These Days ( The Virginia Sessions)
Download links and information about These Days ( The Virginia Sessions) by Pat McGee Band. This album was released in 2007 and it belongs to Rock, Pop, Alternative genres. It contains 9 tracks with total duration of 36:21 minutes.
|Artist:||Pat McGee Band|
|Genre:||Rock, Pop, Alternative|
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|1.||Guess We Were||3:45|
|2.||I Don't Think I'm Listening||3:32|
|4.||Come Back Home||4:09|
|5.||All Over You||4:07|
|6.||Maybe Its Time||5:20|
|7.||Hand That Holds You||4:43|
|8.||You Want It All||3:06|
|9.||End of October||3:51|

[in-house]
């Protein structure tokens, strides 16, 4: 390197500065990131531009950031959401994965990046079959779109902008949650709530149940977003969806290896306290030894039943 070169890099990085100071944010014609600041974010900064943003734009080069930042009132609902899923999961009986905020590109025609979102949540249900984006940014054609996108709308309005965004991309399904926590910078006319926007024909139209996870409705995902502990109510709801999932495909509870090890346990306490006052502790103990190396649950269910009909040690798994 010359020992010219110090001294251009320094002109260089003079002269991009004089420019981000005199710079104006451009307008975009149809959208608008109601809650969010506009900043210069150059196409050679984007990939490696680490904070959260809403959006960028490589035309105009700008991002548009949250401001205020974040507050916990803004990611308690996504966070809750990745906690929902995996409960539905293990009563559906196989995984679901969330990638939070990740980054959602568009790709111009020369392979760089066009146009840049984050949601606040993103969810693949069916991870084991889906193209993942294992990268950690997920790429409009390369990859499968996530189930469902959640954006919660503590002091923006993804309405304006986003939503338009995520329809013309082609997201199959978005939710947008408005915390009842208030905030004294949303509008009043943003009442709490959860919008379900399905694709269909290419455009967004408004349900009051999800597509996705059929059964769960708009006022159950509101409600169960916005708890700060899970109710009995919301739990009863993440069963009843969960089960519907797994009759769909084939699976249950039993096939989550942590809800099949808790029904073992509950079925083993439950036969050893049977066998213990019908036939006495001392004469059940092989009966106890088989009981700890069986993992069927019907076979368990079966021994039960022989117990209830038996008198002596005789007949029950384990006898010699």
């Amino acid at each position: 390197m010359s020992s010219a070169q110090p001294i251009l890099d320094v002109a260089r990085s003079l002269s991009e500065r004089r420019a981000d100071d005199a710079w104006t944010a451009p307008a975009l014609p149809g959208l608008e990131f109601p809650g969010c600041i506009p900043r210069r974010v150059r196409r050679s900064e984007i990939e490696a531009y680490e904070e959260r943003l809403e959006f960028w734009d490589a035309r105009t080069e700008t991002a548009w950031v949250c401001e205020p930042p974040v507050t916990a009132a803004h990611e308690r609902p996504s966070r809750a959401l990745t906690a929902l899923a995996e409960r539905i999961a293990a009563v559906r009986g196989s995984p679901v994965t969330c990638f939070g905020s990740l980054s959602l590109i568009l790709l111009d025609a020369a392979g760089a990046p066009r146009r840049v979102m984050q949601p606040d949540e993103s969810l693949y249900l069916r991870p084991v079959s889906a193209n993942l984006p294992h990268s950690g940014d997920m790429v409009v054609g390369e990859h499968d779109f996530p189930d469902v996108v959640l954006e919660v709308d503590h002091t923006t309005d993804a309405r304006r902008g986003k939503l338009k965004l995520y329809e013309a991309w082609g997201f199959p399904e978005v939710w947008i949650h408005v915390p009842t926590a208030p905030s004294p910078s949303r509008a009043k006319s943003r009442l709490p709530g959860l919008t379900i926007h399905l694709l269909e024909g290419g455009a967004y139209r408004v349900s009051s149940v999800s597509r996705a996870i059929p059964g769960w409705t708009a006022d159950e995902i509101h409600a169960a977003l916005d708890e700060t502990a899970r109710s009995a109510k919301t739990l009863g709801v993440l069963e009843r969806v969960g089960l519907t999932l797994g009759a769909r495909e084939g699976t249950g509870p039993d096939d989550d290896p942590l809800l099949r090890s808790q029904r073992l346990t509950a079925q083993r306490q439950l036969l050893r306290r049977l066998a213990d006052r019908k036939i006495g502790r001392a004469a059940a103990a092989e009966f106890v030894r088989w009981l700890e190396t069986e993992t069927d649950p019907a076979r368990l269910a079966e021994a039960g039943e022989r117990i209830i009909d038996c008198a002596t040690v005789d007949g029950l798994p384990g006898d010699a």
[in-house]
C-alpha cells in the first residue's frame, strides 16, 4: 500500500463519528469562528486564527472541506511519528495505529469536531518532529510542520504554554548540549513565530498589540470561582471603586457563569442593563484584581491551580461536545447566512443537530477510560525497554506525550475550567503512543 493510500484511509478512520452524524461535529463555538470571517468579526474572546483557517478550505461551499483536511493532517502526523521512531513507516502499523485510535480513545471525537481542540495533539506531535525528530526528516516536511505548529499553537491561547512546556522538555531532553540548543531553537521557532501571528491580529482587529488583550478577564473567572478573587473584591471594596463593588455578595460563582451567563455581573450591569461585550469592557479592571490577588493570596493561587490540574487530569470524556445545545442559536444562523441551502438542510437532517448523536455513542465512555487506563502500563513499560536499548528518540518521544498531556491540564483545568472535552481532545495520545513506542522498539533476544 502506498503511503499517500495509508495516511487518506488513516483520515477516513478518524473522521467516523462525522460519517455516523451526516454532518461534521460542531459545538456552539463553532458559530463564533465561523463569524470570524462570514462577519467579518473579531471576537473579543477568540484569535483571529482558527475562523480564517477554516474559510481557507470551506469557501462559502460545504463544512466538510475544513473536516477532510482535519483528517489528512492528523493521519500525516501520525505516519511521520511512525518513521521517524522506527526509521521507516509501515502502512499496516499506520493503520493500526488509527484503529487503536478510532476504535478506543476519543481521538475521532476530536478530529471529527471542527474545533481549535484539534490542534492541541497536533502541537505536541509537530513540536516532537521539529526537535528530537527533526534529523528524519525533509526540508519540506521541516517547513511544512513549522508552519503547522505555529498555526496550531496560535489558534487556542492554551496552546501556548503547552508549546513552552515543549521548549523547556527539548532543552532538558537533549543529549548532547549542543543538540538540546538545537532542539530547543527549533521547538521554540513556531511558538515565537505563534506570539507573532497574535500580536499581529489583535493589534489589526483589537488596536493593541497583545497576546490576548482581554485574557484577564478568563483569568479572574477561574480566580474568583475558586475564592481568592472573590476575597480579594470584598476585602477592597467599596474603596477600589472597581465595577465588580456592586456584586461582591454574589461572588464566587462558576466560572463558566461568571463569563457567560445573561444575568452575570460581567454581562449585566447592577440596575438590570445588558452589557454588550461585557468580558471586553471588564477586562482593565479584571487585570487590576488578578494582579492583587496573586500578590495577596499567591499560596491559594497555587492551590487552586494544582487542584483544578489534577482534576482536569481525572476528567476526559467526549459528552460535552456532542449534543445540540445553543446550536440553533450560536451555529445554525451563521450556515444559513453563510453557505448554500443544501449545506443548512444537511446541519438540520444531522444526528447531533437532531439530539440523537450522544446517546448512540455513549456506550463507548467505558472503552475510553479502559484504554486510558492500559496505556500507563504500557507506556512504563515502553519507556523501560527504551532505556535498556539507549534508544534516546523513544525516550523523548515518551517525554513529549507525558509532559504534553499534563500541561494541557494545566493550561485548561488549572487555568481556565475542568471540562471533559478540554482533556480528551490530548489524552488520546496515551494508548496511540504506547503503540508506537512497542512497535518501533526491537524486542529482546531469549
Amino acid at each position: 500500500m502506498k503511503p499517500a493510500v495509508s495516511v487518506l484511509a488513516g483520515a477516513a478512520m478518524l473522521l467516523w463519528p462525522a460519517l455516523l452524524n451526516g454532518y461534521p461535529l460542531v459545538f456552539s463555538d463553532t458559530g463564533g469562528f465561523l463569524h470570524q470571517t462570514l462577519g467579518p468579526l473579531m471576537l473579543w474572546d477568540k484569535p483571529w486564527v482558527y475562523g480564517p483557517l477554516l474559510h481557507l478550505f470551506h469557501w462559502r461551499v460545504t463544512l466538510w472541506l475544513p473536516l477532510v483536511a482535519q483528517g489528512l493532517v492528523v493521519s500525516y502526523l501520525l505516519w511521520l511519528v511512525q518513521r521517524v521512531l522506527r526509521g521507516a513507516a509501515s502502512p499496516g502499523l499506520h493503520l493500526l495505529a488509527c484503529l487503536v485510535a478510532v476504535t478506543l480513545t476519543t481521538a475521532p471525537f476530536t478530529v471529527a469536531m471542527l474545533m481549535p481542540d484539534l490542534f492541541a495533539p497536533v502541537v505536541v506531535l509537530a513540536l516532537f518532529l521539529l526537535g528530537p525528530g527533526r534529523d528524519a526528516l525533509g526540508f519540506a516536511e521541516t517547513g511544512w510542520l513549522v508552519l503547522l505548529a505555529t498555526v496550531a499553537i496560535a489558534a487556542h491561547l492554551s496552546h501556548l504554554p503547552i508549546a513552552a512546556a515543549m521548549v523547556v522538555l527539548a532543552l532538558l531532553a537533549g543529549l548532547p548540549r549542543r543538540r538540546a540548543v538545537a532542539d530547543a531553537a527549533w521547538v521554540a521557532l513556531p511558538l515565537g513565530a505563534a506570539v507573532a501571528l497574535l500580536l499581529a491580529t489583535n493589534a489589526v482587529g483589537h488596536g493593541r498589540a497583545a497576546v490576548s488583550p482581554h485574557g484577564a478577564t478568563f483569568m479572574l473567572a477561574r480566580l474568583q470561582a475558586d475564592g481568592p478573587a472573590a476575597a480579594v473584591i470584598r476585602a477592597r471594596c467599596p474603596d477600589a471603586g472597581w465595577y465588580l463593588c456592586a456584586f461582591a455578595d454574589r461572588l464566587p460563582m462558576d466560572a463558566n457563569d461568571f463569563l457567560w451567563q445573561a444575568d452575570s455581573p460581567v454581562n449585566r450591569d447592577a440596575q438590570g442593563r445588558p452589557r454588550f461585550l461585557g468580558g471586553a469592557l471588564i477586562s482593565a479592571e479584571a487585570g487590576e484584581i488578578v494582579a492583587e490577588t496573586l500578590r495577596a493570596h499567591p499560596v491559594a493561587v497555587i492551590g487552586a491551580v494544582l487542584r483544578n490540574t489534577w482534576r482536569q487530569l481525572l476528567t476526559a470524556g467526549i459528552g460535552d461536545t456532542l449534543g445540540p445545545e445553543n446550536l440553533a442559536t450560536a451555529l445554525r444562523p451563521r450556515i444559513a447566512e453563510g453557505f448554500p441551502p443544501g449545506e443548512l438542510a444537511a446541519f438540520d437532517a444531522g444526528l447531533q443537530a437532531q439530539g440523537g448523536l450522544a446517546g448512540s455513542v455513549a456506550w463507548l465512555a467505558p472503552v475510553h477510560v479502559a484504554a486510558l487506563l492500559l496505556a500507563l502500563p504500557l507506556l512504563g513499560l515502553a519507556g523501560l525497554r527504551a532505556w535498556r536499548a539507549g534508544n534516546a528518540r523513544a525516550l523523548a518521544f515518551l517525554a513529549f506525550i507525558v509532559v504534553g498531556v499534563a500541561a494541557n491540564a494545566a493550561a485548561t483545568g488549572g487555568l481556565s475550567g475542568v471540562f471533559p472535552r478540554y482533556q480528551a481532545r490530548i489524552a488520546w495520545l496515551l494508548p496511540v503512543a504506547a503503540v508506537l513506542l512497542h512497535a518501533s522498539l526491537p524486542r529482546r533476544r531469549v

It's been an eventful several years for Pat McGee since the release of his last studio album, 2004's Save Me, which, like its predecessors, 2000's Shine and 1999's live General Admission, and 1997's Revel, was credited to the Pat McGee Band (PMB). His major-label sojourn, which began with Shine, a one-week resident on the Billboard album chart, ended with Save Me, which did not chart at all, after which he and his cohorts were forced to pick themselves up, dust themselves off, and return to being the Virginia-based territory band they had been before, relying on their 250 dates a year up and down the Eastern Seaboard to sustain them. In 2006, PMB drummer Chris Williams died suddenly, but the group soldiered on, releasing the CD/DVD Vintage Stages Live in 2007 and the iTunes-only Live from the Southland at the start of 2009. Meanwhile, at their gigs they were hawking These Days (The Virginia Sessions), now picked up for retail distribution by Rock Ridge Music. It is the first album since 1995's From the Wood to be credited solely to McGee, even though all the bandmembers are on it and the PMB even gets a co-producer credit. In effect, it might as well be considered a full-fledged band effort, but maybe the billing signals a tribute to Williams, or an acknowledgement that the bandleader has been moonlighting in different configurations. Some evidence of the former supposition comes from the melancholy mood of much of the material. McGee has always taken romantic discord as his main lyric topic, but here a song such as "Come Back Home" may support a double meaning, and the album-closing "End of October" seems only interpretable as a lament about Williams' death. The tone lends the record more depth than the usual PMB album, which is all to the good. This is an artist who tends to be reliably pleasant but inescapably lightweight. It's no crime to make tuneful pop/rock with hooks aplenty, but in the second half of the '90s and the early years of the 21st century it just hasn't been a ticket to success wider than the band's touring radius.